Paul Spickard’s book, almost all aliens is a book that examines three concepts; immigration (which concerns the study of native people), emancipation and slavery. It attempts to integrate all these three concepts into one. It examines ethnicity and race from the year 1600 to the present. He uses three approaches to enable understanding of this subject. The first approach he uses is the approach of assimilationist whereby be converges the notion of immigration groups into some median in the American culture. He finds this concept to be very flawed. This is because many white Americans have never considered African Americans or any other race for that matter to be equal to them.
The second approach used by the author is called transitional diaspora. In this approach Paul sees immigrants as part of an international flow business and commerce that do not cut ties with their countries of origin since they develop connections at their respective homes. The themes discussed in relation to this approach consider these immigrants to be part of the privileged and educated community only. The final approach used by the writer is called panethnic aggregation. In this approach, he considers the immigration process as the consequence of “panethnic” formation. What he means by this is that various ethnic communities and nationalities share some physical characteristics but with different histories. For example, languages and cultures of African Americans are considered to be similar by the majority White Americans. The main reason for this is because of the influence of slavery. African Americans were able to learn and practice the culture of their masters. They therefore began practicing this culture from generation to generation, forgetting the one with which they had come. This makes them to treat them all the same way.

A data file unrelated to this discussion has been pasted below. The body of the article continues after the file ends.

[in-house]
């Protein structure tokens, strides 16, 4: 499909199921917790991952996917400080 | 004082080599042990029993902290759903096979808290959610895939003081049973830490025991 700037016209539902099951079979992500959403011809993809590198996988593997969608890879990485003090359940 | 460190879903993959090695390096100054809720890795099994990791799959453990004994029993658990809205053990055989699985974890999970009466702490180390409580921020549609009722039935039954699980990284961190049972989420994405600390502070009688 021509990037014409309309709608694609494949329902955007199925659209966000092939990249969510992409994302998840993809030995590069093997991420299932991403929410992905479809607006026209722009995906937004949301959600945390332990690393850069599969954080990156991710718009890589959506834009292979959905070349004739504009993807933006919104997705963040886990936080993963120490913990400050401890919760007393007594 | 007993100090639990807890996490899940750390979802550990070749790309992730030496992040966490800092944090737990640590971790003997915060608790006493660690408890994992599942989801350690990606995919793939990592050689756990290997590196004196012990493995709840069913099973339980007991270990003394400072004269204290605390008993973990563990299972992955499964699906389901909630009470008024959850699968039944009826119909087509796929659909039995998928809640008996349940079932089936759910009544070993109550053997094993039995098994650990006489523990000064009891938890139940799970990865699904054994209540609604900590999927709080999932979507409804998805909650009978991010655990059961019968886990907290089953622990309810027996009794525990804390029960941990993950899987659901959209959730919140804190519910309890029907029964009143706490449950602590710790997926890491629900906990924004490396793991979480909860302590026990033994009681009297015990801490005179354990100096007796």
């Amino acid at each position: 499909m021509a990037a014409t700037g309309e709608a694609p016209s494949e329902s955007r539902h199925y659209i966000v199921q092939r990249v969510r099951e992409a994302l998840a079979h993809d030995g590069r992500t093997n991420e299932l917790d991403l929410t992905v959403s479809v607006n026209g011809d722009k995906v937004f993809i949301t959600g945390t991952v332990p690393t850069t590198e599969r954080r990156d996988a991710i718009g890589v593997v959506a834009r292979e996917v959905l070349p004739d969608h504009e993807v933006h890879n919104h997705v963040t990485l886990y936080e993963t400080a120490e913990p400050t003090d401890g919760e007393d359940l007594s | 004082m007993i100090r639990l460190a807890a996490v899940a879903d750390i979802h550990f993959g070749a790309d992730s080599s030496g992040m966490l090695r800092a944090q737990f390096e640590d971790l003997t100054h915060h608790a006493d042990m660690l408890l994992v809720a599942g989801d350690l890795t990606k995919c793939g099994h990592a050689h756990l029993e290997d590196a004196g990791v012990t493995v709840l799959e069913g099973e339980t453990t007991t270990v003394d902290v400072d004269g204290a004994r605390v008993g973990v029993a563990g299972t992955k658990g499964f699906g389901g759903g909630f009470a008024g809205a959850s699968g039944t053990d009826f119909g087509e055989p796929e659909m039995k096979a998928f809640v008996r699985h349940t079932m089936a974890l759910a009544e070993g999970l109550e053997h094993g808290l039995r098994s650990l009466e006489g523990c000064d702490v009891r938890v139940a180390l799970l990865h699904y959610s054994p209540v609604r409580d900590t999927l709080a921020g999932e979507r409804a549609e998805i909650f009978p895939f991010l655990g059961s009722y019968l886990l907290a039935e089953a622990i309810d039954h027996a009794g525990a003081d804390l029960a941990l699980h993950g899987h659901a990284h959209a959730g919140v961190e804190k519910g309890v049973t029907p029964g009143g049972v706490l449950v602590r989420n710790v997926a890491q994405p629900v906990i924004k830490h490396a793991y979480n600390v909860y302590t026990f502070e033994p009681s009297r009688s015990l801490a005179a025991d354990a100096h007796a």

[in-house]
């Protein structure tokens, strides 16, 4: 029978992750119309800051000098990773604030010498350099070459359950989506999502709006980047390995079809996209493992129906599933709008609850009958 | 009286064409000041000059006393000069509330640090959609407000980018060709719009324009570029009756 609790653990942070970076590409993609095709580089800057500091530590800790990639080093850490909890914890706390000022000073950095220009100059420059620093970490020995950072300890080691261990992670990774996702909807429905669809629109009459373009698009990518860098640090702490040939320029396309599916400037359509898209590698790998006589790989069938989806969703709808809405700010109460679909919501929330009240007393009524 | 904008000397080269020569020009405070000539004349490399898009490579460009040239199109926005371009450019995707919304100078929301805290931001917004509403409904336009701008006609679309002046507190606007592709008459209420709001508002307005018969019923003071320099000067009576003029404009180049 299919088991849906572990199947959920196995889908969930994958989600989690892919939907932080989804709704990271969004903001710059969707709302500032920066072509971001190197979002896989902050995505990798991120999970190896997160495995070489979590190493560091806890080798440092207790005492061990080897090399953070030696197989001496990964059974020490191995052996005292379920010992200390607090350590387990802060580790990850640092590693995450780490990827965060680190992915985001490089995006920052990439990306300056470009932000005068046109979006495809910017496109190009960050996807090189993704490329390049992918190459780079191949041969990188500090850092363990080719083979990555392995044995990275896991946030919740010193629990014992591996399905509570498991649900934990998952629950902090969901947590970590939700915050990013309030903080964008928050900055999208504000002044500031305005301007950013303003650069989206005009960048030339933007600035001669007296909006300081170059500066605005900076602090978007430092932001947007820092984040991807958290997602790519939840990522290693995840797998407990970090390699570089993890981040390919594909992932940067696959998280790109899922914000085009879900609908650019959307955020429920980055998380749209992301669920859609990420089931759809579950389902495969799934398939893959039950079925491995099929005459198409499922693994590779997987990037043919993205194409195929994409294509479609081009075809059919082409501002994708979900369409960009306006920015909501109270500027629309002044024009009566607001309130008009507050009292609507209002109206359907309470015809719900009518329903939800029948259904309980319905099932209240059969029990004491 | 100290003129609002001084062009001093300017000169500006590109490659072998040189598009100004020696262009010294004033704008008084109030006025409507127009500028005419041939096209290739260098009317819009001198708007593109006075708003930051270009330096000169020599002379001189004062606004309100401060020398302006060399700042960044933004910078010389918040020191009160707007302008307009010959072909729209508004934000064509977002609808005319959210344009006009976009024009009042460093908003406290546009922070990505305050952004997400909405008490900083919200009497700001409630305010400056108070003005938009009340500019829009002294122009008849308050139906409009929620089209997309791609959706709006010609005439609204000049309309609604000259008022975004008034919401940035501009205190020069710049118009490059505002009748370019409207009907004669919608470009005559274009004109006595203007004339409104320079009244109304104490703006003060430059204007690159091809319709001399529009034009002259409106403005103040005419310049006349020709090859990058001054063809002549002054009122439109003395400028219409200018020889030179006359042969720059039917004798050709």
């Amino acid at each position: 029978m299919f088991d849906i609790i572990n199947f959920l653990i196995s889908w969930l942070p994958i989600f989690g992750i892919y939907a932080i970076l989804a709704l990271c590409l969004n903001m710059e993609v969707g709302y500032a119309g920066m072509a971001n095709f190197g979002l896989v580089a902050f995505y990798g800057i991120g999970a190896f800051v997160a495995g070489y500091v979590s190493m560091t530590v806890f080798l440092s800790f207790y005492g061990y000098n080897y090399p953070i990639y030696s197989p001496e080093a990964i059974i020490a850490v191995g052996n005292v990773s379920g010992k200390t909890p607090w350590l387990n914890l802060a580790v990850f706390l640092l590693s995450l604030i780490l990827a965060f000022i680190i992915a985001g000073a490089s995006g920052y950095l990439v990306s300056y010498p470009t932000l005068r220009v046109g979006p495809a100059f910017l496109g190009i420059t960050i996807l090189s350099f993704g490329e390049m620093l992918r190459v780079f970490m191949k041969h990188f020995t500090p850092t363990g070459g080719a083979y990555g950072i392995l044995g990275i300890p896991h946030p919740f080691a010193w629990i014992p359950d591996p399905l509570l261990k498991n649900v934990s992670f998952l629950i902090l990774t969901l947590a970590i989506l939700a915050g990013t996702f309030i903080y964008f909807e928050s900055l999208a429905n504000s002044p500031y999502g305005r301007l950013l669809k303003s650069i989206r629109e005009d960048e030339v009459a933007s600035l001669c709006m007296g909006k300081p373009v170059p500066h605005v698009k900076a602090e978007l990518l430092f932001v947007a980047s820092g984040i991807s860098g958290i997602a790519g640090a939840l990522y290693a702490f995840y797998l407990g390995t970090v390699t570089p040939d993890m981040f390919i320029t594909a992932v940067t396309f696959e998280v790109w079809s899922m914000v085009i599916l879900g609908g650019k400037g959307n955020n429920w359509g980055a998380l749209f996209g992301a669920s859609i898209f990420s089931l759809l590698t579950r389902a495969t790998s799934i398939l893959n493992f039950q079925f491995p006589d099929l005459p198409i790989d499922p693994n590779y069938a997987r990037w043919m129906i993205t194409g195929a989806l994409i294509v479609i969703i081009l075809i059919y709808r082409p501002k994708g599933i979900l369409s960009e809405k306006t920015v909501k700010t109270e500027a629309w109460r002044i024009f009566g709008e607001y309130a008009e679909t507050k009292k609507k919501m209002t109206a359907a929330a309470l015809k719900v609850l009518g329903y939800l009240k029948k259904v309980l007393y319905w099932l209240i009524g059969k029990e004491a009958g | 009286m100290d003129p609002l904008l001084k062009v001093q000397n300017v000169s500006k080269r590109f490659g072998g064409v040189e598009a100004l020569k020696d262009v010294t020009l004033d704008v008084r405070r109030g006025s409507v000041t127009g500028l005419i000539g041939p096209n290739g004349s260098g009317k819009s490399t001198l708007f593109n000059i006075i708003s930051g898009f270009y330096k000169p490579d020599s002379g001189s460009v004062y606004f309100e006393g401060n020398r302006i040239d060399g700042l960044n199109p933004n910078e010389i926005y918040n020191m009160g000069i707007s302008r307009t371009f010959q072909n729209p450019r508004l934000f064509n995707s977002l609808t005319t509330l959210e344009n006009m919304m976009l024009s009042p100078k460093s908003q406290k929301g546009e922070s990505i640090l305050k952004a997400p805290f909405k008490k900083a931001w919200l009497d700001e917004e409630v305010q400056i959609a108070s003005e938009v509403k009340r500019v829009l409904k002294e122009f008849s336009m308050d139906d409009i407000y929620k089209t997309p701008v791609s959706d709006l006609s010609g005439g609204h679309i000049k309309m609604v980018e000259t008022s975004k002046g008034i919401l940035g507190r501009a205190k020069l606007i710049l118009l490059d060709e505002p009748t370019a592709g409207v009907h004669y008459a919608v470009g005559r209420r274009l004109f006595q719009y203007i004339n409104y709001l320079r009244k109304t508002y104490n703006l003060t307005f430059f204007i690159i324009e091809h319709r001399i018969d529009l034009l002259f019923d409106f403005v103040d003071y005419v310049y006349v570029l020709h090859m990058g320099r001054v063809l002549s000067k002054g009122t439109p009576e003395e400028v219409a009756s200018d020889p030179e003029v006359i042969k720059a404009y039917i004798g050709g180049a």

The book has strength. It is its ambition scope. Spickard gives the conceptions the centrality which is evolving about race by considering the immigrants from Latin America and Asia similar to those from European countries. They consider these specific immigrants to be more of superiority than the ones from Africa who did mainly manual labor. The ones from Europe were not salves as the latter. Thus, considering the African Americans, they were treated better. However, this book also has a weakness. Its weakness is that it mainly parallels the strengths which have been mentioned. The material used is very broad and so small such that some sections of the book are somewhat very deceptive and appear to be disjointed. For example, the material on African Americans and African American culture is in a way poorly disintegrated and leads to interruptions in the thrust of the main narrative. Apart from this, the informal, energetic and rhetorical style is a good anecdote. The book is great and gives a lot of insight into the world of immigration of all races, but in particular the African American race. It is full of unbridled knowledge about the different races and their origins.
Spickard, Paul R. Almost All Aliens: Race, Colonialism, and Immigration in American History and Identity. London: Routledge, 2007. Print.